In this area we focus our effort on funding partnership working between arts organisations and schools. This work has been hugely disrupted over the past year due to the majority of students learning remotely and then restrictions on school visitors. Early on, arts in schools looked at high risk, but schools and arts organisations have adapted and learned how to do things that felt impossible a year ago.
Responding to Covid
In some cases work has been put on pause, but there have been many innovative steps taken with the move towards digital learning approaches, and in support of the key role that schools have played to sustain their pupils’ nutrition, health and wellbeing during both term time and holidays.
What we are funding
PHF funds have supported the visibility and credibility of arts-based approaches to teaching and learning, as well as activity.
Education and learning through the arts grants
Arts-based Learning Fund grants
Teacher Development Fund grants
Value of grants
Total amount awarded
Arts-based Learning Fund
Teacher Development Fund
S.M.I.L.E-ing Boys Project
Kay Rufai started the S.M.I.L.E-ing Boys Project with a focus on ‘mental health and wellbeing for Black boys in London, working in schools’, as a direct response to a rise in youth stabbings.
The pandemic, as well as the Black Lives Matter movement, increased demand. However, during the first national lockdown when pupils moved to studying at home, the work couldn’t take place, as feedback from alumni highlighted that moving online would not be viable, largely because of difficulties with access for the target group.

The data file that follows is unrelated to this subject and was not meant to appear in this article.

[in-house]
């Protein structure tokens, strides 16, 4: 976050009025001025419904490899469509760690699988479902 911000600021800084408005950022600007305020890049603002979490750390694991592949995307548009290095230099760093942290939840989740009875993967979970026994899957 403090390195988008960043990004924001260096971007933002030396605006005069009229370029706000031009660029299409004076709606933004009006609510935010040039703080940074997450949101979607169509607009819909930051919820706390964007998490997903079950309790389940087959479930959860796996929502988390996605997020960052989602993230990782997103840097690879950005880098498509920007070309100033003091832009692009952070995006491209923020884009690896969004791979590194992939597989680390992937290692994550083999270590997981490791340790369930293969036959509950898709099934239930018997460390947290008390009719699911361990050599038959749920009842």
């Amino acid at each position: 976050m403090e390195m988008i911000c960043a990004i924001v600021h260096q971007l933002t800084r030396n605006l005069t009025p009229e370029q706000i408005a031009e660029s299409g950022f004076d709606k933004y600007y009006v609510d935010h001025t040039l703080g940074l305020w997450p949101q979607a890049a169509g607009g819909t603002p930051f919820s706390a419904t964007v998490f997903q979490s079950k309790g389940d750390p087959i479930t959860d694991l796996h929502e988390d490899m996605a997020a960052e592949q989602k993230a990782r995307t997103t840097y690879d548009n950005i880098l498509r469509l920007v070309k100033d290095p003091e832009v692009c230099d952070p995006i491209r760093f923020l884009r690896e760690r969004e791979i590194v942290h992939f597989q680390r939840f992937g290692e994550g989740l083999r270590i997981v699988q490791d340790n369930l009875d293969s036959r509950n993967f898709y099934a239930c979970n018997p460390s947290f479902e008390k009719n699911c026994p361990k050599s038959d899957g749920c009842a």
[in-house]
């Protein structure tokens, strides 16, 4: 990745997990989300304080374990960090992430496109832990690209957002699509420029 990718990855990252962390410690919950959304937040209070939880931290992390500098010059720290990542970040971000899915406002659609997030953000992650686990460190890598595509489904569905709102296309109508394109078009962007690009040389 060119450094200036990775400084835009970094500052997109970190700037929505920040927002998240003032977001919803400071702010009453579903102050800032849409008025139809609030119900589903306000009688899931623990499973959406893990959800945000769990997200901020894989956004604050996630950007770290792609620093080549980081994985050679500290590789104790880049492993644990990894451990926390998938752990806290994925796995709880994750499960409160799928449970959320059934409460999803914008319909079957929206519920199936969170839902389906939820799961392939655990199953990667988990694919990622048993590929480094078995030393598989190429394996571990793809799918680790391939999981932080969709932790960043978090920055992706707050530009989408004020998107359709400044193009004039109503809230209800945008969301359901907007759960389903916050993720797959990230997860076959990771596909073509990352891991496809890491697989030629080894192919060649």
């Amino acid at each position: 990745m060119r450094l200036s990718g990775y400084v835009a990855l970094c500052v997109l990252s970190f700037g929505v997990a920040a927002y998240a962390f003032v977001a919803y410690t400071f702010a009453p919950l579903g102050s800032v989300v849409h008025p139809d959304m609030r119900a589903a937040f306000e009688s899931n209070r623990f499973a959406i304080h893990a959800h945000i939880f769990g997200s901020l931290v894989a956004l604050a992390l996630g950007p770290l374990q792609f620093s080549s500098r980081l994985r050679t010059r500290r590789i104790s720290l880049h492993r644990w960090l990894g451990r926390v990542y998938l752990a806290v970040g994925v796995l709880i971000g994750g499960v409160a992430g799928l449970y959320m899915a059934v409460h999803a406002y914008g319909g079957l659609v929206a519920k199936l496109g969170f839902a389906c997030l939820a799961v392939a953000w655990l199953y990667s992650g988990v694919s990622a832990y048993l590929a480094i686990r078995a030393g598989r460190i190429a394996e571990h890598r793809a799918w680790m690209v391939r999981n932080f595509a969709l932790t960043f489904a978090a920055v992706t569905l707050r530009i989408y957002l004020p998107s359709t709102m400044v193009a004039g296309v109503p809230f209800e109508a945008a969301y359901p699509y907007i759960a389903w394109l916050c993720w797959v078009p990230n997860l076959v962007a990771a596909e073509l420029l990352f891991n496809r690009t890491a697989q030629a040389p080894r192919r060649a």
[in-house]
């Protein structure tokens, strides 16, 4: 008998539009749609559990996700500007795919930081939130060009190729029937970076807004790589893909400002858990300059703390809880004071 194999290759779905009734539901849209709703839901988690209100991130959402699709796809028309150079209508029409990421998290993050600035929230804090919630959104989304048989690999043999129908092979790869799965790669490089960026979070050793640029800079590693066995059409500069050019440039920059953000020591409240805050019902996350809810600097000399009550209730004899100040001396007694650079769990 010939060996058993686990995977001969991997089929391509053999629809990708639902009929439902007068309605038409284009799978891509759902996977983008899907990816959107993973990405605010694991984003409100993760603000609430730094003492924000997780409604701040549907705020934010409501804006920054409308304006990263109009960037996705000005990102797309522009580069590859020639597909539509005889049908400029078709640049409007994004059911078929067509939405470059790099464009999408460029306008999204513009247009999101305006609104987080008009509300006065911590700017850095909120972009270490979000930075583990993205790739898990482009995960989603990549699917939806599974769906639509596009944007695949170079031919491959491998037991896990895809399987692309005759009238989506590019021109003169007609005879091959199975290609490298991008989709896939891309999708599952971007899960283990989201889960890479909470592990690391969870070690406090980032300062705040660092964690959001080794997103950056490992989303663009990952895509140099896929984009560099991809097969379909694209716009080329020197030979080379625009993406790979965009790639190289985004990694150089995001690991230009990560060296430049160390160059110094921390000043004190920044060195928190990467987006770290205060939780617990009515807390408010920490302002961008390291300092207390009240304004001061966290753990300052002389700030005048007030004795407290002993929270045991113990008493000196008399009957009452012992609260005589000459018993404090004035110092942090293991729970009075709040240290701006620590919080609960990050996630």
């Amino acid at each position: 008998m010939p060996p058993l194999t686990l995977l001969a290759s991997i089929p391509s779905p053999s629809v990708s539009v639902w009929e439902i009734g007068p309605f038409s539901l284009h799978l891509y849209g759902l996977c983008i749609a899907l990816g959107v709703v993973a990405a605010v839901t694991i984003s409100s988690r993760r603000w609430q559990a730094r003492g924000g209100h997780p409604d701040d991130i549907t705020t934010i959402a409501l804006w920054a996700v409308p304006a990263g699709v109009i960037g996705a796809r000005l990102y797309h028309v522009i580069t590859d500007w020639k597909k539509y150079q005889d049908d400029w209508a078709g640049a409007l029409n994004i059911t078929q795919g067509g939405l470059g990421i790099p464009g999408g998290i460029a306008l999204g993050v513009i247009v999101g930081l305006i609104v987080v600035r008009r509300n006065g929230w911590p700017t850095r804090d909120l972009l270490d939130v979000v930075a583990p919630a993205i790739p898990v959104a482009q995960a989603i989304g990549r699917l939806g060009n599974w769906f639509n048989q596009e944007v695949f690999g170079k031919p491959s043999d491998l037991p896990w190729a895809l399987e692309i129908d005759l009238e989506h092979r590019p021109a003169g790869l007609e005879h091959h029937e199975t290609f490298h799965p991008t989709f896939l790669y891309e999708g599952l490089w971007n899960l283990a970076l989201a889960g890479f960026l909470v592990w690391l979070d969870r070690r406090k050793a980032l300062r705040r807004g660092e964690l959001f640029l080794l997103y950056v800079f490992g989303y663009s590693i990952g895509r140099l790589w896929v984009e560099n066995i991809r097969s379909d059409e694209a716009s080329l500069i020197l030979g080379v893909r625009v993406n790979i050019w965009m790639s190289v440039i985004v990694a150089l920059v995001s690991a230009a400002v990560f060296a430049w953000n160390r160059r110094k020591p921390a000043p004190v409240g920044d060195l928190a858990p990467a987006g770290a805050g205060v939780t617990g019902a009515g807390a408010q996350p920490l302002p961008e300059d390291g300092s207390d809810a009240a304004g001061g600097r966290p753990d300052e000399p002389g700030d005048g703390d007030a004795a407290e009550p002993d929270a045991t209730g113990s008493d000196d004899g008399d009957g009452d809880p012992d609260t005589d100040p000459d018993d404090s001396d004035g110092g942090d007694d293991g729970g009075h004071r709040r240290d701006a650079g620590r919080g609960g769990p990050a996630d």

When schools re-opened for vulnerable children in June, the project went ahead in a few settings: ‘For the young people it was an interesting experience with them being the only children in school. They were able to express how they were navigating the pressures and challenges of being at school, and the uncertainties of their parents being out of the house’. At the same time, exhibitions took place on social media and Instagram. In the face of myriad challenges, the commitment to the work and willingness to improvise was key.
Boys have found the photography and creative writing-based project very helpful for sharing their emotions and thoughts with each other; for parents, it has provided a safe place for their sons and an opportunity to see them in a different way. With high demand for this work, the project has expanded its team of facilitators and, in addition to delivering to more schools, will also work with teachers, ‘upskilling them to unpack cultural themes that disproportionally impact young Black people’.
They were able to express how they were navigating the pressures and challenges of being at school, and the uncertainties of their parents being out of the house.
Teacher Development Fund
Our Teacher Development Fund supports two-year collaborations between arts organisations and clusters of schools to support teachers and school leaders to deliver and embed arts-based learning approaches. Within this Fund we have seen a range of approaches to dealing with the disruption, many projects chose to pause delivery and extend the timeframe for their work. Grants awarded in this year, for Round 4, have a new specific focus on blended approaches (online and in person) to supporting teachers’ learning. Many Round 4 applications focused on how arts-based approaches could support pupils’ learning needs in the aftermath of the pandemic.